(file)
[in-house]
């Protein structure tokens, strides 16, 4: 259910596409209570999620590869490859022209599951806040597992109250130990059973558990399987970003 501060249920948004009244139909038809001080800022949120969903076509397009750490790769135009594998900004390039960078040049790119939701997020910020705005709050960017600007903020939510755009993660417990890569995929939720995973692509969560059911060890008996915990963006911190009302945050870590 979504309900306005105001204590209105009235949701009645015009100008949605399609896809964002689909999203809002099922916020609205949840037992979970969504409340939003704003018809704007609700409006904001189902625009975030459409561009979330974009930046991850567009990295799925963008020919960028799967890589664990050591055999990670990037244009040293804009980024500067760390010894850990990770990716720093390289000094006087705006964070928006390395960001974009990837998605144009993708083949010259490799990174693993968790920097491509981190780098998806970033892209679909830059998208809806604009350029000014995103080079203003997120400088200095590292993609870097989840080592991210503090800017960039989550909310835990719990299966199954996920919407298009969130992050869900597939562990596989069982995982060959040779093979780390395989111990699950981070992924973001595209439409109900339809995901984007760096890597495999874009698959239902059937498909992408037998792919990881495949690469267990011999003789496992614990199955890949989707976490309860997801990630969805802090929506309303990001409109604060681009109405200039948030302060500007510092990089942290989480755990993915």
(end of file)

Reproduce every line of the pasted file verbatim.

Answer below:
[in-house]
């Protein structure tokens, strides 16, 4: 259910596409209570999620590869490859022209599951806040597992109250130990059973558990399987970003 501060249920948004009244139909038809001080800022949120969903076509397009750490790769135009594998900004390039960078040049790119939701997020910020705005709050960017600007903020939510755009993660417990890569995929939720995973692509969560059911060890008996915990963006911190009302945050870590 979504309900306005105001204590209105009235949701009645015009100008949605399609896809964002689909999203809002099922916020609205949840037992979970969504409340939003704003018809704007609700409006904001189902625009975030459409561009979330974009930046991850567009990295799925963008020919960028799967890589664990050591055999990670990037244009040293804009980024500067760390010894850990990770990716720093390289000094006087705006964070928006390395960001974009990837998605144009993708083949010259490799990174693993968790920097491509981190780098998806970033892209679909830059998208809806604009350029000014995103080079203003997120400088200095590292993609870097989840080592991210503090800017960039989550909310835990719990299966199954996920919407298009969130992050869900597939562990596989069982995982060959040779093979780390395989111990699950981070992924973001595209439409109900339809995901984007760096890597495999874009698959239902059937498909992408037998792919990881495949690469267990011999003789496992614990199955890949989707976490309860997801990630969805802090929506309303990001409109604060681009109405200039948030302060500007510092990089942290989480755990993915």